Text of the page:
Commentary: Hispanic Heritage Month draws attention to reaching Spanish speakers with the Gospel

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As Hispanic Heritage Month draws to a close, it seems fitting to reflect on some of the victories and opportunities we have seen in terms of reaching the lost among the Hispanic communities, both inside and outside the U.S.

Spanish is now the second most spoken language in the United States. Studies show that more than 13% of the U.S. population speaks Spanish at home. The U.S. is also home to the second largest population of Spanish speakers in the world, behind only Mexico.

Think about that. There are more Spanish speakers in the United States than in almost every other Spanish-speaking country in the world.

And the trend shows that by 2050, one-third of the people in the U.S. will speak Spanish (this includes those who also speak another language, such as English).

In 2019, 9.8% of Georgia residents identified as Hispanics. And that number is only getting larger.

I myself am a Hispanic resident of Georgia, so the issue is personal to me. I was born in Argentina and immigrated to the U.S. as a child. In fact, most of my extended family still lives in Argentina.

Now, more than ever, Southern Baptists have opportunities to reach Spanish speakers with the good news of the Gospel. The Georgia Baptist Mission Board has a staff of Hispanic consultants that minister to Spanish-language Southern Baptist churches throughout the state.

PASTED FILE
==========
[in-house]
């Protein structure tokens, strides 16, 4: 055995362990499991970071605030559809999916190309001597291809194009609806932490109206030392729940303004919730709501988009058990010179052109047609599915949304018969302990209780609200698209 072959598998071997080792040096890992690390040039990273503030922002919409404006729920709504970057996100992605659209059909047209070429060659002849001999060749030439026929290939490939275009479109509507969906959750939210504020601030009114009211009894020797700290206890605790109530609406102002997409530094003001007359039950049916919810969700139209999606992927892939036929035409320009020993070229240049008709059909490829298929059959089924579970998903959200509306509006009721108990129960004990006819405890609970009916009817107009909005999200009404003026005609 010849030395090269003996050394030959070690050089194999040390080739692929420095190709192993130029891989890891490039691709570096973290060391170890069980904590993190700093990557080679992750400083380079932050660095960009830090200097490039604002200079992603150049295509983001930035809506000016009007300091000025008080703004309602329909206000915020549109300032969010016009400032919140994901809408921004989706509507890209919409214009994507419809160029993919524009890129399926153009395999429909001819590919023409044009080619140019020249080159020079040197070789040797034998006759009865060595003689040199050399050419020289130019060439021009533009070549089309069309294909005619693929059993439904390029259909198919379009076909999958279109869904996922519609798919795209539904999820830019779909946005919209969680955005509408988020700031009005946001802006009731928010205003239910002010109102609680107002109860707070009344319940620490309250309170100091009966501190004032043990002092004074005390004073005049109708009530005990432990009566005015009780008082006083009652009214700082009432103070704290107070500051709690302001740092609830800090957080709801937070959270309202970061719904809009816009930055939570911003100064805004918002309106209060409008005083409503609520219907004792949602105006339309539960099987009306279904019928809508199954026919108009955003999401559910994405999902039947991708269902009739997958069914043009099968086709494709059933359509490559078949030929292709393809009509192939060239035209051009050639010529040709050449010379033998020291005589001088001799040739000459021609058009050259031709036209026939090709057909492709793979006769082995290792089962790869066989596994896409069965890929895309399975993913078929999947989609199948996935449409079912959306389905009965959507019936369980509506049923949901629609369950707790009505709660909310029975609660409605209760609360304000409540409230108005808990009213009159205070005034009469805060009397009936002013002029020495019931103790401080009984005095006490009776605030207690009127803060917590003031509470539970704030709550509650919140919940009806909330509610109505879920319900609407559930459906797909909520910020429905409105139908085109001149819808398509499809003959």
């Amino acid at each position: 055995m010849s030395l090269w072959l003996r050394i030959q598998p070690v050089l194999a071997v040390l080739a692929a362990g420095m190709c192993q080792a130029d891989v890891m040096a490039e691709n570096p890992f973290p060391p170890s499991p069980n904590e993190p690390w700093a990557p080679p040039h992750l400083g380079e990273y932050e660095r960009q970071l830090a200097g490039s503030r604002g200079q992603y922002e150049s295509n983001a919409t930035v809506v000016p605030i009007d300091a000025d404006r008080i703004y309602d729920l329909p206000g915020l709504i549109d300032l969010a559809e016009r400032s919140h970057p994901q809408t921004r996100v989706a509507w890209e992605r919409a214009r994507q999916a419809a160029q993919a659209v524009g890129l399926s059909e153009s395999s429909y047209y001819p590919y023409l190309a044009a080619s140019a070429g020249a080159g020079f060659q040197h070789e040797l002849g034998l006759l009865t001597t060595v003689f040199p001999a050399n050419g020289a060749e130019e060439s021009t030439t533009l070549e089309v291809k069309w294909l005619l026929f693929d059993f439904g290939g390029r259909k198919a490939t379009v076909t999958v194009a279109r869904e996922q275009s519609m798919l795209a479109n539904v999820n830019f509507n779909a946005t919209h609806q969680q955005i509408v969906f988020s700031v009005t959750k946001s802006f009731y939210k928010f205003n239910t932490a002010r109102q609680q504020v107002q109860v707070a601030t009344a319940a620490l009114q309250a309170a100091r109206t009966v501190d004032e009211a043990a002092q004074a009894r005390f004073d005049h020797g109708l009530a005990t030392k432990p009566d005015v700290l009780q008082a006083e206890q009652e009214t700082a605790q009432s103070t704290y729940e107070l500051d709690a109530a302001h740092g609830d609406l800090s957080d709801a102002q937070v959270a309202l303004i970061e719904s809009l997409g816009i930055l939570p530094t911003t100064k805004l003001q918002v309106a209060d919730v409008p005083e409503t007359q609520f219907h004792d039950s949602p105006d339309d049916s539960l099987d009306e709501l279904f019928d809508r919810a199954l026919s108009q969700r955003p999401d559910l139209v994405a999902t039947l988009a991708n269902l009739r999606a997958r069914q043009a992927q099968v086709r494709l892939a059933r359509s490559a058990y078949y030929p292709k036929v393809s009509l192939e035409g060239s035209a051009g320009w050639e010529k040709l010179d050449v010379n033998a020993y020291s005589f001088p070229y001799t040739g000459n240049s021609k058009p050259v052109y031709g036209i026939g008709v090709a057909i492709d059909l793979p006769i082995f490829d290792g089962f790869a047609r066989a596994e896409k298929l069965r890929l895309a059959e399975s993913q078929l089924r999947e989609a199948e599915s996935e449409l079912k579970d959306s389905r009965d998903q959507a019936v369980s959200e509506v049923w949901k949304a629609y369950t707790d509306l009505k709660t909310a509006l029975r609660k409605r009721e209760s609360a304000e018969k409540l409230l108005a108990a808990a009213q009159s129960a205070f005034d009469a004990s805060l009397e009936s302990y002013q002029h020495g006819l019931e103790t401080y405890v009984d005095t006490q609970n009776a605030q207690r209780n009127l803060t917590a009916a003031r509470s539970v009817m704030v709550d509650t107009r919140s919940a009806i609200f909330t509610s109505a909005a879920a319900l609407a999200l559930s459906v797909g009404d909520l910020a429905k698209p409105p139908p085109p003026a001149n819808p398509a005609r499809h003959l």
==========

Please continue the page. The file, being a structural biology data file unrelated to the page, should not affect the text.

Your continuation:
There are currently more than 100 Baptist Hispanic pastors ministering to the needs of the growing population in Georgia, and for the third year in a row the Georgia Baptist Convention has a Hispanic vice president. Rafael Valter currently serves as 2nd vice president for the convention and is the first Salvadoran-born officer. Georgia Baptists have a heart to reach Hispanics with the Gospel of Jesus Christ.

The upcoming Georgia Baptist Convention’s annual meeting in Augusta will host a Spanish-language preaching conference. Featuring speakers from the Dominican Republic and Oklahoma as well as Georgia, it will encourage and exhort Hispanic Georgia Baptist pastors in their native language.

The GBMB is also having an impact internationally. In late 2021, teams of Georgia Baptist pastors visited Argentina and Peru on vision trips. They were able to connect with local pastors and make plans for Georgia Baptist churches to support those ministries.

This year, a team led by Gary Leutzinger, Associational Strategist Missionary for the South-Central Baptist Network, traveled to Cucuta, Colombia, to distribute eyeglasses and share the Gospel. And Kenny Sexton, pastor at Satilla Baptist Church in Wray, Ga., took a team to Guatemala to help with outreach events, pastoral training and more.

Georgia Baptists are involved in similar efforts to support believers and make disciples in Nicaragua and Ecuador as well.

The North American Mission Board and the International Mission Board are active in mobilizing and training Spanish speakers to share the Gospel in Hispanic communities and countries.

Send Relief is partnering with Texas Baptists to open a new ministry center in Laredo, Texas. The center will connect local churches with opportunities to minister to families in the Rio Grande Valley area on both sides of the U.S.-Mexico border.

IMB missionaries are active throughout the Hispanic world, in both permanent and temporary capacities. Recently, a group of Spanish-speaking young adults from Florida traveled to Guadalajara on a short-term trip to team up with local missionaries and share the Good News. The impact they were able to make was magnified by the fact they could communicate with Mexicans in their own language.

Our Hispanic friends, neighbors, and co-workers are just as hungry for and in need of the truth of salvation by grace through faith as those that speak English. The Southern Baptist community is active at every level to reach the lost among the Hispanic community. Those efforts require your prayers and support.

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